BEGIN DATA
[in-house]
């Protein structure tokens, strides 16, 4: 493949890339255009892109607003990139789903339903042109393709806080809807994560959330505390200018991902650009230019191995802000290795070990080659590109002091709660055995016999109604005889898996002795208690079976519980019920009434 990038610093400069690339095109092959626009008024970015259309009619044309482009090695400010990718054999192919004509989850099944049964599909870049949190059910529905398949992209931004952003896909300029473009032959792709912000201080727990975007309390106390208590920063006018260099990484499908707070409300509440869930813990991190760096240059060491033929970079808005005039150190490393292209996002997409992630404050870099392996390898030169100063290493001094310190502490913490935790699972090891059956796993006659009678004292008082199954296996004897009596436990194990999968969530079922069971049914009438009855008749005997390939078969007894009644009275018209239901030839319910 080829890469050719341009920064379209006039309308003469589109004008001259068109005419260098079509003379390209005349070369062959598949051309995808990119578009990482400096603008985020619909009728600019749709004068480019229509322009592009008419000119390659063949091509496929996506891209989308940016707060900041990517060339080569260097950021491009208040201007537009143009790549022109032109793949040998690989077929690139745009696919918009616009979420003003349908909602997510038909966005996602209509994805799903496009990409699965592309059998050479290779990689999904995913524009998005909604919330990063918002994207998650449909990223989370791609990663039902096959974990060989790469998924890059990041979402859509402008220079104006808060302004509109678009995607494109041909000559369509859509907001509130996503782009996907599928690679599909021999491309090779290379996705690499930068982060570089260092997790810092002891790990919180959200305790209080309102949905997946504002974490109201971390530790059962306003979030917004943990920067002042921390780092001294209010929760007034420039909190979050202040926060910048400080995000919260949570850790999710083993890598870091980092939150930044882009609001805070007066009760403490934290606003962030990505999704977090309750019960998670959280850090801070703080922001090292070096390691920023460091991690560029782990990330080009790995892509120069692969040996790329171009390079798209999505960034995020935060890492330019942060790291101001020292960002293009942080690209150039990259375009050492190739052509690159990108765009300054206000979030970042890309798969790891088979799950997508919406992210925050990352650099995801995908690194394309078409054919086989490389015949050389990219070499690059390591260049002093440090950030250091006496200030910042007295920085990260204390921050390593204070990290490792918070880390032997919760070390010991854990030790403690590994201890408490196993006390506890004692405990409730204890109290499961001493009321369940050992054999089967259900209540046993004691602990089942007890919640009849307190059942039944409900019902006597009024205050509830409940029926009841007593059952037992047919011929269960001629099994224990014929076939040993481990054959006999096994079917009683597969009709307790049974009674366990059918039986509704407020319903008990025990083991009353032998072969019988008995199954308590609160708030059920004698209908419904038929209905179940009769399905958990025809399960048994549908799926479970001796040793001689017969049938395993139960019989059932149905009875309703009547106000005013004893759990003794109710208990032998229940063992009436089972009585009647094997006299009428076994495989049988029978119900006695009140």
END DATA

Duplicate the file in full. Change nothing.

[in-house]
């Protein structure tokens, strides 16, 4: 493949890339255009892109607003990139789903339903042109393709806080809807994560959330505390200018991902650009230019191995802000290795070990080659590109002091709660055995016999109604005889898996002795208690079976519980019920009434 990038610093400069690339095109092959626009008024970015259309009619044309482009090695400010990718054999192919004509989850099944049964599909870049949190059910529905398949992209931004952003896909300029473009032959792709912000201080727990975007309390106390208590920063006018260099990484499908707070409300509440869930813990991190760096240059060491033929970079808005005039150190490393292209996002997409992630404050870099392996390898030169100063290493001094310190502490913490935790699972090891059956796993006659009678004292008082199954296996004897009596436990194990999968969530079922069971049914009438009855008749005997390939078969007894009644009275018209239901030839319910 080829890469050719341009920064379209006039309308003469589109004008001259068109005419260098079509003379390209005349070369062959598949051309995808990119578009990482400096603008985020619909009728600019749709004068480019229509322009592009008419000119390659063949091509496929996506891209989308940016707060900041990517060339080569260097950021491009208040201007537009143009790549022109032109793949040998690989077929690139745009696919918009616009979420003003349908909602997510038909966005996602209509994805799903496009990409699965592309059998050479290779990689999904995913524009998005909604919330990063918002994207998650449909990223989370791609990663039902096959974990060989790469998924890059990041979402859509402008220079104006808060302004509109678009995607494109041909000559369509859509907001509130996503782009996907599928690679599909021999491309090779290379996705690499930068982060570089260092997790810092002891790990919180959200305790209080309102949905997946504002974490109201971390530790059962306003979030917004943990920067002042921390780092001294209010929760007034420039909190979050202040926060910048400080995000919260949570850790999710083993890598870091980092939150930044882009609001805070007066009760403490934290606003962030990505999704977090309750019960998670959280850090801070703080922001090292070096390691920023460091991690560029782990990330080009790995892509120069692969040996790329171009390079798209999505960034995020935060890492330019942060790291101001020292960002293009942080690209150039990259375009050492190739052509690159990108765009300054206000979030970042890309798969790891088979799950997508919406992210925050990352650099995801995908690194394309078409054919086989490389015949050389990219070499690059390591260049002093440090950030250091006496200030910042007295920085990260204390921050390593204070990290490792918070880390032997919760070390010991854990030790403690590994201890408490196993006390506890004692405990409730204890109290499961001493009321369940050992054999089967259900209540046993004691602990089942007890919640009849307190059942039944409900019902006597009024205050509830409940029926009841007593059952037992047919011929269960001629099994224990014929076939040993481990054959006999096994079917009683597969009709307790049974009674366990059918039986509704407020319903008990025990083991009353032998072969019988008995199954308590609160708030059920004698209908419904038929209905179940009769399905958990025809399960048994549908799926479970001796040793001689017969049938395993139960019989059932149905009875309703009547106000005013004893759990003794109710208990032998229940063992009436089972009585009647094997006299009428076994495989049988029978119900006695009140």